The bankruptcy of Sears, following the collapse of Toys 'R' Us and Brookstone, is a reminder retail is in only the early stages of a major disruption. Many thousands of storefronts will close, and more iconic names will end up in bankruptcy.
To survive in today's cutthroat environment, brick-and-mortar retailers must evolve constantly and many will need to radically change.
More than the "Amazon effect" is at work. Yes, retailers are facing competition from shopping websites. But, increasingly, they are going head to head with their own suppliers who, for decades, had relied upon stores as their primary sales channels. Not anymore.
The vast majority of consumer goods companies around the globe — 88%, according to a new PA Consulting survey of the top 150 firms — expect their direct sales to consumers to increase over the next two years. Every one of these companies reported that it is in the process of either strengthening or developing its direct-to-consumer offerings in order to build tighter relationships with shoppers and have more control of how their brands are presented. To achieve this, many are now adding an online shopping capability as well as putting more emphasis on the brick-and-mortar storefronts that they already operate.
What's required for retailers to compete in this rapidly changing market is to rethink the very concept of a store. No longer is a brick-and-mortar location merely a place to ring up sales — Sears' downfall is a very stark reminder of this. As shoppers who have grown up in a mobile world enter their prime purchasing years, stores need to cement brand loyalty by creating in-person experiences — part entertainment, part education, part traditional retail. By strengthening the bond with customers, retail outlets can drive sales both in person and online. But it takes a truly customer-centric mindset, an appetite and ability to innovate constantly, and often the willingness to make major investments in new customer experiences.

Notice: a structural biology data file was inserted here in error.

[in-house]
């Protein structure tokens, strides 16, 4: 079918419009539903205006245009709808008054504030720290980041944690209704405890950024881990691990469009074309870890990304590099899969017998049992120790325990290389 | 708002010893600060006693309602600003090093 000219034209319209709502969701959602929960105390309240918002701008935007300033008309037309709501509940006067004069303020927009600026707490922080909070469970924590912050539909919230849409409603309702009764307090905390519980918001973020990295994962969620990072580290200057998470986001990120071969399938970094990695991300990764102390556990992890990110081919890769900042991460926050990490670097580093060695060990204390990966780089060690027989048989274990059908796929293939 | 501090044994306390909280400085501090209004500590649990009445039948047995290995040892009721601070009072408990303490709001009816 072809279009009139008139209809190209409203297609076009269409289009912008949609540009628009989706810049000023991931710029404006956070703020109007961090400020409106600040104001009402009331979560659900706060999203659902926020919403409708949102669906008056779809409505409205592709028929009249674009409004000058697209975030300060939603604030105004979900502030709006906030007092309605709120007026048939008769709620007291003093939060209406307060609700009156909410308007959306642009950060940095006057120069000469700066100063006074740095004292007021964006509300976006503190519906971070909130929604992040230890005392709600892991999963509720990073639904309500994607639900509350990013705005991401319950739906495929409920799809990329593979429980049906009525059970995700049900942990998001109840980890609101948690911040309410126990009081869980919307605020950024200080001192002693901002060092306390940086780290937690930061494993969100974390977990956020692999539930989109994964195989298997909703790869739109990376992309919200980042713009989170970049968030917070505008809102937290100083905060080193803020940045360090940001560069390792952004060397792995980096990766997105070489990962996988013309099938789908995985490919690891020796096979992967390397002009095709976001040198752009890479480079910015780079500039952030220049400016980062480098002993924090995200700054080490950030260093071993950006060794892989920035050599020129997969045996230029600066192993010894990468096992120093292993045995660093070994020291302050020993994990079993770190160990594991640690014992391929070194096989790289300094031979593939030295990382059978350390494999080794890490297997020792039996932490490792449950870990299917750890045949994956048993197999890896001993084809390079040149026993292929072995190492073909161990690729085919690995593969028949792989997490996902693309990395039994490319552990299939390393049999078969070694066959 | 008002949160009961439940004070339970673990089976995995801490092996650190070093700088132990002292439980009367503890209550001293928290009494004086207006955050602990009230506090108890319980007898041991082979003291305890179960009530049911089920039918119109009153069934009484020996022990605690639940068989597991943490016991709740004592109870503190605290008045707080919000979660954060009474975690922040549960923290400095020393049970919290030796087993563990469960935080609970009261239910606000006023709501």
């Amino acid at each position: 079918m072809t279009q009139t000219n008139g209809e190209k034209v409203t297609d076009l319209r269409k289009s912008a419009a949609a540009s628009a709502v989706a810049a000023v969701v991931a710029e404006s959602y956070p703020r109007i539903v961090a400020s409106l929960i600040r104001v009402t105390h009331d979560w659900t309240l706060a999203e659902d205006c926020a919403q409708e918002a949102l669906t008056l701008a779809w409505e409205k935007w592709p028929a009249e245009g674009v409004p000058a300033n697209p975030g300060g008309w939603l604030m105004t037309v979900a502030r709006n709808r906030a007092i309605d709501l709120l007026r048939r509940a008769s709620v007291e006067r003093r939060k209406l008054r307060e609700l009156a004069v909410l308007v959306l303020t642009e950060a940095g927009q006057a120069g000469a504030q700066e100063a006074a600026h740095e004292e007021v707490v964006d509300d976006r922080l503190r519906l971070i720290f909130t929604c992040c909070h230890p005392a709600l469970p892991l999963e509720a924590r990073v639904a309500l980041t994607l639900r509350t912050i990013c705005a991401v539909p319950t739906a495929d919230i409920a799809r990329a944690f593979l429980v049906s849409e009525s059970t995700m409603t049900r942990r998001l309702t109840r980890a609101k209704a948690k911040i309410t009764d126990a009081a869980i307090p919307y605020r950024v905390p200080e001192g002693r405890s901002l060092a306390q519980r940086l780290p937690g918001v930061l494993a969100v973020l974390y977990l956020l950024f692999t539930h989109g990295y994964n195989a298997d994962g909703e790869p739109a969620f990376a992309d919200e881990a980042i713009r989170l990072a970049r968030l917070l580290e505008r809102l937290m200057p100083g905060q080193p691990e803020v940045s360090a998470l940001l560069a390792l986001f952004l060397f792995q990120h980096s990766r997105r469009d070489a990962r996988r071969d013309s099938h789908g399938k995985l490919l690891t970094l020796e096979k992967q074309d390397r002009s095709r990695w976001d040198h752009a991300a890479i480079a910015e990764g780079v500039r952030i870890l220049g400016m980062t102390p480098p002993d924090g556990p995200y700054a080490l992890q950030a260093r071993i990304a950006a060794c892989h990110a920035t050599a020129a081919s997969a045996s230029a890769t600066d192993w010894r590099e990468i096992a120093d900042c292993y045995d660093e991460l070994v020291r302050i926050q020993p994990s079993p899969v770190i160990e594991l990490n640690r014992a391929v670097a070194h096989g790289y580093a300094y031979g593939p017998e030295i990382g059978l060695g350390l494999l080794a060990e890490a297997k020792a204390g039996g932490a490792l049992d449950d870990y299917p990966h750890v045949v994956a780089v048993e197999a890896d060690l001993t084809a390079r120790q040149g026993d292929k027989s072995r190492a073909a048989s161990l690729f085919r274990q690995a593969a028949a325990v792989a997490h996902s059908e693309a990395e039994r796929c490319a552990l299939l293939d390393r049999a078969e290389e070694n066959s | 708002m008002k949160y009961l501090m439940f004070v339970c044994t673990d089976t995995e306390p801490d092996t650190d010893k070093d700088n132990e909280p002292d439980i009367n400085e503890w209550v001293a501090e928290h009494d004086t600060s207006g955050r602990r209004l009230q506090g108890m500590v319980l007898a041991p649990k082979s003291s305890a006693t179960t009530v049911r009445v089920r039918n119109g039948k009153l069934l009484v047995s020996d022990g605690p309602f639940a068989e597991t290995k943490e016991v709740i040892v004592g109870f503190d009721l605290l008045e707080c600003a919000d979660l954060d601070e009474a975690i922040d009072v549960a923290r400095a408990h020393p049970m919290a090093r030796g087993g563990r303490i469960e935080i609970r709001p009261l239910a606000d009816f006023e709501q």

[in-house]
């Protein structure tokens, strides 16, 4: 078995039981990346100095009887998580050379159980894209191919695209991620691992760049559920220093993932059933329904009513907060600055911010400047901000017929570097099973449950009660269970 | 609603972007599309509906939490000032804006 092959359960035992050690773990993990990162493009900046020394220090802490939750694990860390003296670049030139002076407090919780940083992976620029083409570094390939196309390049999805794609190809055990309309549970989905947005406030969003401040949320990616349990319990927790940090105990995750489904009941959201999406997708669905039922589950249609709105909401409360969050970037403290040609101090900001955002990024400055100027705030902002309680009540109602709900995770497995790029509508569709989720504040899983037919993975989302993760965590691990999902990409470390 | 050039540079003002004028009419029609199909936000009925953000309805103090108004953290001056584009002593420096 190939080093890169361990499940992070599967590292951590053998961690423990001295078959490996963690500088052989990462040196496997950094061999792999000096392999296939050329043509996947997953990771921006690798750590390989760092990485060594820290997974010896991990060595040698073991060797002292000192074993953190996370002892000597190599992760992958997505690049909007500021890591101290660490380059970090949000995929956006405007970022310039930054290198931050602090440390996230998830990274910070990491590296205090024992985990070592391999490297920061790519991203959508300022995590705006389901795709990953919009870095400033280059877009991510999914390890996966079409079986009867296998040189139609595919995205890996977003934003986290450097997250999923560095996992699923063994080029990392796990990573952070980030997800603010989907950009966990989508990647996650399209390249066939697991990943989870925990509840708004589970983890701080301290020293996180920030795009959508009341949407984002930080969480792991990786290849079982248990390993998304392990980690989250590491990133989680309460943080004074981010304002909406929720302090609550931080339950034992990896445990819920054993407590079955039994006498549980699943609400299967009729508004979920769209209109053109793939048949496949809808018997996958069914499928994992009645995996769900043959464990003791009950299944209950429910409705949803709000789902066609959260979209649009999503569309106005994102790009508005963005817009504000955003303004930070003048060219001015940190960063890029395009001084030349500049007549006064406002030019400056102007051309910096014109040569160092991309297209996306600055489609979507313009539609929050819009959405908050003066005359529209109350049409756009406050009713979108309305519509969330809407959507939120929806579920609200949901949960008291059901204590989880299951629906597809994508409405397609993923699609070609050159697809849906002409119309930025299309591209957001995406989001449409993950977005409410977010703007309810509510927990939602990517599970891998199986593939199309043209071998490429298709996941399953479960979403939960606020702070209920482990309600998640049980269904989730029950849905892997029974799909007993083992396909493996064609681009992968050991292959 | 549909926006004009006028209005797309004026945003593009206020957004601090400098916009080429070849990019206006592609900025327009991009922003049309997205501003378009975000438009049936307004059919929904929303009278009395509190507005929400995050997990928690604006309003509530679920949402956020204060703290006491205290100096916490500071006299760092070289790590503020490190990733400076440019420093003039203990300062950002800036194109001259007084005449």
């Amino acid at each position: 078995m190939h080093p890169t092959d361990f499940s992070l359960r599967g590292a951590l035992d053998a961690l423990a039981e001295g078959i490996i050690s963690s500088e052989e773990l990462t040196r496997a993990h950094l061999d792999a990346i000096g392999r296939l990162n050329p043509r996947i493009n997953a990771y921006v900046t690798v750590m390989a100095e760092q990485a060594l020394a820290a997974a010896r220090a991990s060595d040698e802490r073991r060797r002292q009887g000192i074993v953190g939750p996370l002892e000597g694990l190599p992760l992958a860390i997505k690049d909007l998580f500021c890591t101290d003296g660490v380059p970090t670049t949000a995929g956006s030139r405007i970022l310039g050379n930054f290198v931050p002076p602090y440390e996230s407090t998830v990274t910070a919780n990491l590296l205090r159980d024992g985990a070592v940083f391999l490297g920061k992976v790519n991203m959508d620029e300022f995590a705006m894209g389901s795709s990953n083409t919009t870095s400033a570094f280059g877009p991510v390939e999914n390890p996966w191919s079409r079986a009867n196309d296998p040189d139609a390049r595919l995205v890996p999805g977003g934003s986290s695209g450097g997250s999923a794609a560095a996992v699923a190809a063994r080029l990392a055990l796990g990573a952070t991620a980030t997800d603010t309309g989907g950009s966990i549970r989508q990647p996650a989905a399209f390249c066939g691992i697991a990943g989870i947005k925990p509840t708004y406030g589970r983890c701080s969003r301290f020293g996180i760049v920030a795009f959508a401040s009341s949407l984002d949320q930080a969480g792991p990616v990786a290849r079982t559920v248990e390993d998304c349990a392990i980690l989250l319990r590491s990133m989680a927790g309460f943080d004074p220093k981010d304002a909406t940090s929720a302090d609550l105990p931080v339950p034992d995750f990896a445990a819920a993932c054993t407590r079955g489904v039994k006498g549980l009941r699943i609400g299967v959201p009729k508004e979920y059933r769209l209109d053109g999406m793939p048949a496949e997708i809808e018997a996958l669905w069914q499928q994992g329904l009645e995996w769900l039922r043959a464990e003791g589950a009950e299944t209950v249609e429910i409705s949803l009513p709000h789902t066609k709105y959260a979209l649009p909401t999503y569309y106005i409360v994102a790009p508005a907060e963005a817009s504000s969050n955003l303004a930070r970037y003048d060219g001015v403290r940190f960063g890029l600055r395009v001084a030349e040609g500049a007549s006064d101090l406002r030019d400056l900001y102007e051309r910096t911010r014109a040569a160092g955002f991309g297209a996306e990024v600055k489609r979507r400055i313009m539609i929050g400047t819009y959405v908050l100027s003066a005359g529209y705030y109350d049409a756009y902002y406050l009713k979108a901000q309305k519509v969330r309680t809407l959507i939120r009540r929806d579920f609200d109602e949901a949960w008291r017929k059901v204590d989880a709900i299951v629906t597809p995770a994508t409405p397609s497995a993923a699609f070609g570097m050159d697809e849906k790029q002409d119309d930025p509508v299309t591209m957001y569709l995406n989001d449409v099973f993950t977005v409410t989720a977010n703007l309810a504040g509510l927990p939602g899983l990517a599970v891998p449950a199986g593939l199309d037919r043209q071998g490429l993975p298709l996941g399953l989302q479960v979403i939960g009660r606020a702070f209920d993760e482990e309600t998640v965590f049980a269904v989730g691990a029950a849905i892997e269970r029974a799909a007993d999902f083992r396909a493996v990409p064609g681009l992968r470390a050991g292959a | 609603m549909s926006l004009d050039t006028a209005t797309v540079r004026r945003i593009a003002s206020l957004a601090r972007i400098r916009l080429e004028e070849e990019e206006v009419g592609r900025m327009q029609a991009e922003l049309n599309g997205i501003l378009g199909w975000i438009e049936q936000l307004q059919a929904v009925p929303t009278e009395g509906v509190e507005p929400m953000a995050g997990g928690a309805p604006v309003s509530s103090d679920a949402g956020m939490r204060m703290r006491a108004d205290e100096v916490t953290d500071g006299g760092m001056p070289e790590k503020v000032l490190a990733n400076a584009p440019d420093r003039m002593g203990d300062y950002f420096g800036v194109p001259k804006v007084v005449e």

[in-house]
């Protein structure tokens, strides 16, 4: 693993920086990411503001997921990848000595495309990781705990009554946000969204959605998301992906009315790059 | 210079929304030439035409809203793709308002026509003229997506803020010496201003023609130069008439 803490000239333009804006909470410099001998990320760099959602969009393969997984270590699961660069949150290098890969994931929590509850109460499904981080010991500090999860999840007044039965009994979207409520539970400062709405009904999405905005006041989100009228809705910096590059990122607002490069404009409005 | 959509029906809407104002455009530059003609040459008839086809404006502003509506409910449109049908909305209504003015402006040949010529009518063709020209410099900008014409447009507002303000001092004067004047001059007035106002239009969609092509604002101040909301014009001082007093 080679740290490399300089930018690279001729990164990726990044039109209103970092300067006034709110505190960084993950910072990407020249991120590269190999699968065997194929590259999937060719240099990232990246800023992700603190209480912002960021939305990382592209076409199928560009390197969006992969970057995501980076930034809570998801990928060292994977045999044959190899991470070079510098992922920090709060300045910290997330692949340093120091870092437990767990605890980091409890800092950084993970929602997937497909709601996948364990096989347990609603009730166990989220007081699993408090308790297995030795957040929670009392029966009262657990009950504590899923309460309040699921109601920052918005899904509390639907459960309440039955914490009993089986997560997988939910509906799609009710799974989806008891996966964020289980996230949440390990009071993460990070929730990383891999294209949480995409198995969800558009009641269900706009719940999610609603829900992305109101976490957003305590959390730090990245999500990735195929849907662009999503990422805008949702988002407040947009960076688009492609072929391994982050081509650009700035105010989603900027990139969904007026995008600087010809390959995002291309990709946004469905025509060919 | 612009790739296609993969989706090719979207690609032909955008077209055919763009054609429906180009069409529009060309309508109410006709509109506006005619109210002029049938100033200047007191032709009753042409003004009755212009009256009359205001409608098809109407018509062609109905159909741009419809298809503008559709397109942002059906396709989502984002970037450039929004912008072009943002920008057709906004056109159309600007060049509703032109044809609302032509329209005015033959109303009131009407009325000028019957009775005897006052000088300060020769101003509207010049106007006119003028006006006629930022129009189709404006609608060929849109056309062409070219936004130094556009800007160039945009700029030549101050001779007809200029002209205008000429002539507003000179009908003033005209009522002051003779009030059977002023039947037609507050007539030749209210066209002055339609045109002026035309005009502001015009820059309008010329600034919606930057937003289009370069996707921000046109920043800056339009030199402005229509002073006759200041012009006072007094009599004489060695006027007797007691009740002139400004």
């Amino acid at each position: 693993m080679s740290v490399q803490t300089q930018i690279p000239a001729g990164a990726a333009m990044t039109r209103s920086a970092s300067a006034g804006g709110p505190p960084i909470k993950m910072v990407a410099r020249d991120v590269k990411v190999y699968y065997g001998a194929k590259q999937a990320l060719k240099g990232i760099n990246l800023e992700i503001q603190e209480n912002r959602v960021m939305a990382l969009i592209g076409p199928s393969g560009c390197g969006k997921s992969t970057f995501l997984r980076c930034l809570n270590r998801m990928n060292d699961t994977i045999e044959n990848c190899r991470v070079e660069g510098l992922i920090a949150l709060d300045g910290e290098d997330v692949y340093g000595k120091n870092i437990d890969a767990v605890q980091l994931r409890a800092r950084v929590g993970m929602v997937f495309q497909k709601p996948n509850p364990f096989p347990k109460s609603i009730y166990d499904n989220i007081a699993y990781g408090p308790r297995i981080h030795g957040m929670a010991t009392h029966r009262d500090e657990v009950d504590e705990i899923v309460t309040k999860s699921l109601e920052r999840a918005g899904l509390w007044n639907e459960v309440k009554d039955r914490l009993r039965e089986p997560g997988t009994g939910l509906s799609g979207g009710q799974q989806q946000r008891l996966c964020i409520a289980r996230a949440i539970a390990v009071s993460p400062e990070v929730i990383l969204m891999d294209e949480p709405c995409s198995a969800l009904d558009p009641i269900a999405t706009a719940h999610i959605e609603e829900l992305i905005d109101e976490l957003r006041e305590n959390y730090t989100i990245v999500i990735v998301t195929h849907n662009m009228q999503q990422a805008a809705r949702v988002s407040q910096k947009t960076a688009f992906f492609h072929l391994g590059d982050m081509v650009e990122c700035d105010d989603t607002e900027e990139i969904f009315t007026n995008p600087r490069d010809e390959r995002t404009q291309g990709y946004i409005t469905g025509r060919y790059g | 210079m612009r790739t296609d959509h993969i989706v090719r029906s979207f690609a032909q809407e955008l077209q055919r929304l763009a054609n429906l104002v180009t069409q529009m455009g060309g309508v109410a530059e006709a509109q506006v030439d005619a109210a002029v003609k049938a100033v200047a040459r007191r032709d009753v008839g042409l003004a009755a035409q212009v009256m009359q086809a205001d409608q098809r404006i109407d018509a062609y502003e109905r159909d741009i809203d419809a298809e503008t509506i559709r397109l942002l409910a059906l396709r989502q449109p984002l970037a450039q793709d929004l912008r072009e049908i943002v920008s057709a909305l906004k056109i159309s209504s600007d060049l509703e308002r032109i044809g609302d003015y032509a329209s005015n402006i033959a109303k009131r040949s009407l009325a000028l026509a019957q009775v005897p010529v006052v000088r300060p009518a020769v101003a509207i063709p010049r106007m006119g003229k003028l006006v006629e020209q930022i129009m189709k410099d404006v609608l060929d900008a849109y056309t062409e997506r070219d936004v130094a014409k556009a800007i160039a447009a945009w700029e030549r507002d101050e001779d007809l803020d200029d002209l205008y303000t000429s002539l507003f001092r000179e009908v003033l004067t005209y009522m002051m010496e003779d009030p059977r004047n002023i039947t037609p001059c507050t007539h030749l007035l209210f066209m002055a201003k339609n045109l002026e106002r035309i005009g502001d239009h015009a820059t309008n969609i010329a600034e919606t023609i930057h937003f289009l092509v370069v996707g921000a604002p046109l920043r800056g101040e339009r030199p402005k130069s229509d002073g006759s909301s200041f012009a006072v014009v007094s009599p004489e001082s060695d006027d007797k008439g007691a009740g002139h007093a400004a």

Helping retailers reimagine and reinvent
American retailers can look to UK department store Selfridges & Co, and Swedish retailer H&M for inspiration. Selfridges sees its central London department store as much as a stage on which to present new performances as a conventional retailing outlet. The store hosts a variety of promotional events. Last week, there were artwork installations exploring "brand deities" in the store as part of an ongoing partnership with a well-known sculpture park. Earlier this month, window installations encouraged passers-by to "see the world differently."
All of these displays are designed to keep the customer entertained and wanting to come back to see what's new and exciting. Does it work? Well, at a time when department stores around the world are under such extreme pressure, Selfridges' latest fiscal year sales are up 11.5%, and operating profit is a record for the fifth year running. Of course, this isn't all due to funky window displays. Rather, it shows what is possible when a retailer strives to bring new experiences to the shopper.